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Old 11-22-2009, 12:32 AM   #16
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Originally Posted by PaPeRo View Post
Is it possible that since you bought the TC5 used, it may have been damaged and fixed previously hence the binding?
Ahhh - tonight my cousin & I found that the factory FHSC on the top deck pokes out too long and scrapes along the top of the bellcrank. As I said - yay for wannabe engineers that don't have a degree. I cross-referenced the instruction manual, yet AE put a screw thru a hole too long where it will bind a mech part up. I'm just a simple 3D CAD designer with 12 years exp. I am no engineer, but hate those who think they are and cheat their bosses by LYING and saying otherwise that they are "indeed" certified engineers, yet dropped out of college/ or got an ego thru some other tech job.

Look up page 14 on the manual. It calls to install nine 3x6 FHCS screws to secure the top deck. The one in the front end, left hand side, close to the servo, catches and binds the bell crank itself.

A real mech engineer would've caught that, re-issued a shorter screw, and made and amendment sheet to the instructions, but since my recent visit on the AE site, nothing is there.

As I said, I'm no engineer, but the "top engineer" from AE should have caught that way before he authorized the instructions/ manual to be released into production.

I'm not QA/ QC either. I'm just calling it as I see it. Tamiya is always on top with assy and instructions, while my AE car fell a little short and disapointed me just a little more further.
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Old 11-22-2009, 01:02 AM   #17
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A nicely hopped up TA05 is a pretty neat car. It's also more expensive than a TC5, or a 416 for that matter. I enjoy mine, but the joy of beating someone with a tub car isn't quite the same when you know in your heart it cost more than whatever they're driving.
Yeah - I feel your pain. I'm prepping up and tuning the TC5 for the next upcoming race, along with my TA05R. I'm letting my cousin use the Tamiya for our next race, and we've been racing off-road together at our local track for years, and he's good and beats me 2/3 the time. Now time for his virgin on-road race.

If I beat my own tuned up Tamiya against my cousin, then it's his for free. If he looses, he owes me three months worth of beer.

I am tuning both cars with the same final drive ratio, same F/R springs, and same (or close enough) ride height, anti-squat, and same stiffness on the sway bars.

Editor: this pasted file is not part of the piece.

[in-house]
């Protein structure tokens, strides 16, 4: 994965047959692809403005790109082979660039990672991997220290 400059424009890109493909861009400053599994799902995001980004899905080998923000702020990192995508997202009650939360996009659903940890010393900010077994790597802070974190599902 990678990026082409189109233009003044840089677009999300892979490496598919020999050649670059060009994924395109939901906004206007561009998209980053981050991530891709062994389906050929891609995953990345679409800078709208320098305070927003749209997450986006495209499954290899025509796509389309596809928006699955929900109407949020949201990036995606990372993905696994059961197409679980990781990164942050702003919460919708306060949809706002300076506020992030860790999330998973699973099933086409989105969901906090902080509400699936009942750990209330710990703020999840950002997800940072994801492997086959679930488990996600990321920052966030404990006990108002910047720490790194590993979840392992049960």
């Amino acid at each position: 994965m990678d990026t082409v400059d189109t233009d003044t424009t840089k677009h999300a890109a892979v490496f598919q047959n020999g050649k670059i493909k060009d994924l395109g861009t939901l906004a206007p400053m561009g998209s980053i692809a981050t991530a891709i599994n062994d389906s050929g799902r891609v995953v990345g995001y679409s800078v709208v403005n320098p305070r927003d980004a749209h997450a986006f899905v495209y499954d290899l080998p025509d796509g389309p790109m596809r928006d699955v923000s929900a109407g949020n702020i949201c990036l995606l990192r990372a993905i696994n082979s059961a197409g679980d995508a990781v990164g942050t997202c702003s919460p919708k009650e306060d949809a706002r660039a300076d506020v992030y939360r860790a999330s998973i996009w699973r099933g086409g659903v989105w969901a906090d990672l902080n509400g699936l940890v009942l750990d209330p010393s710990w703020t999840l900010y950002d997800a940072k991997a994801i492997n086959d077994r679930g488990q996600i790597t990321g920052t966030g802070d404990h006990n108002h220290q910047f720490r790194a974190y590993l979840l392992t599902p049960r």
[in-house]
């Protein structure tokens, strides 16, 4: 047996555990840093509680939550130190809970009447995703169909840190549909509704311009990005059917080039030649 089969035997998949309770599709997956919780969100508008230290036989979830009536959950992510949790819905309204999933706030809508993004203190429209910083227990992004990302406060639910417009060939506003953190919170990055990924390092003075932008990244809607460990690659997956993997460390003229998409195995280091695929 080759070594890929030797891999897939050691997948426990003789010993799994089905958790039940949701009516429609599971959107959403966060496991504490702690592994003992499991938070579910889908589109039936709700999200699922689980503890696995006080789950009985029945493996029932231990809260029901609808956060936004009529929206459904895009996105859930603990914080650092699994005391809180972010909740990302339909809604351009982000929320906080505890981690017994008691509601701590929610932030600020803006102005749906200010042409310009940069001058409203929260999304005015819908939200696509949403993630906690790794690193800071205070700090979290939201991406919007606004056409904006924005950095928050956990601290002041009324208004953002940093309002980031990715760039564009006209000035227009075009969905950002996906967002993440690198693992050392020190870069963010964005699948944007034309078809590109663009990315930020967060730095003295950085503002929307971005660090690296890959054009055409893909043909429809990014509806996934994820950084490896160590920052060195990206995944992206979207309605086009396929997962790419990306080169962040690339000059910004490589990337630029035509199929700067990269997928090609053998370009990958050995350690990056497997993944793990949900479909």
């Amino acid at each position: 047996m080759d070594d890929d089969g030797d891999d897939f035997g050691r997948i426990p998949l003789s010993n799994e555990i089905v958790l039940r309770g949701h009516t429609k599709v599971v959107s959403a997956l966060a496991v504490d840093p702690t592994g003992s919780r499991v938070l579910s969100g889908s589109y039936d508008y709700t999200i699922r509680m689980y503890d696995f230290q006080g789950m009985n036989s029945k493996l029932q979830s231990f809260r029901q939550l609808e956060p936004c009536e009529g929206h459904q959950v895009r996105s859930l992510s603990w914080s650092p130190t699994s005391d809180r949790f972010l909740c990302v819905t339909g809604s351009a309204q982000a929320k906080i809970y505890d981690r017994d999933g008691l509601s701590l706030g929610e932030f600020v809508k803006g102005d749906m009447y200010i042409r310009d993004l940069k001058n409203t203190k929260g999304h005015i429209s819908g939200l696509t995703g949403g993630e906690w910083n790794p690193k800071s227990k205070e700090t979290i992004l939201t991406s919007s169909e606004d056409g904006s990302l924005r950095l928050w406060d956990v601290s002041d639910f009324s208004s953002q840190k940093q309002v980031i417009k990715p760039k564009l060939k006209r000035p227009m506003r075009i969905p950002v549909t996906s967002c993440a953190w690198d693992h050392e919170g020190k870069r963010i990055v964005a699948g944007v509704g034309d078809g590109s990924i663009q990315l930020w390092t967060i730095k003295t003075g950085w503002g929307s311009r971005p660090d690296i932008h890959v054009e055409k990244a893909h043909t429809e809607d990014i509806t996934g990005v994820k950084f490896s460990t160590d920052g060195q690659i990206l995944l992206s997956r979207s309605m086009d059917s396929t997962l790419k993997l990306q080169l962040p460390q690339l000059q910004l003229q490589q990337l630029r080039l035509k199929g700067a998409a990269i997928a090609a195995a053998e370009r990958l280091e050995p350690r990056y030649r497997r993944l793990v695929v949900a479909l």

I am very excited to try and beat my cousin with a parallel setup with an AE car since I haven't owned an AE since the "Gateway cow" RC10T.

We'll see!!! Stay tuned and I'll post the race results on 11/27/2009 and we can all rant about it then!!!!!
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Old 11-22-2009, 01:14 AM   #18
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I am tuning both cars with the same final drive ratio, same F/R springs, and same (or close enough) ride height, anti-squat, and same stiffness on the sway bars.
Are you tuning the Tamiya and transferring those settings to AE or vice versa ?

Surely on the same track , different cars will require different settings for each to be optimised ..... play it right and your case of beer is almost guaranteed
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Old 11-22-2009, 01:43 AM   #19
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Are you tuning the Tamiya and transferring those settings to AE or vice versa ?

Surely on the same track , different cars will require different settings for each to be optimised ..... play it right and your case of beer is almost guaranteed
Oh yeah - I'll tune them both up so they act the same. I can just about balance the TA05 square in the middle, right on top of my finger (fully loaded), but in the same test the TC5 is noticeably ass-heavy.

I'm aimed at softer oil in the rear shocks with stiffer springs, as opposed to altering the anti-squat in the back. I'm looking for the best balance that they can both get, from center - zero, and to full throttle take off in a straight line.

For steering, I'll try and get the steering throw as close as I can between each other. I have Two AE XP3D radio sysytems, and will adjust EPA and RATE as necessary to get them as close in synch together as I/we (my cousin) can.

Sounds simple to make two cars act the same, but we did it before. I'm just lucky enough to have family in the house to help out.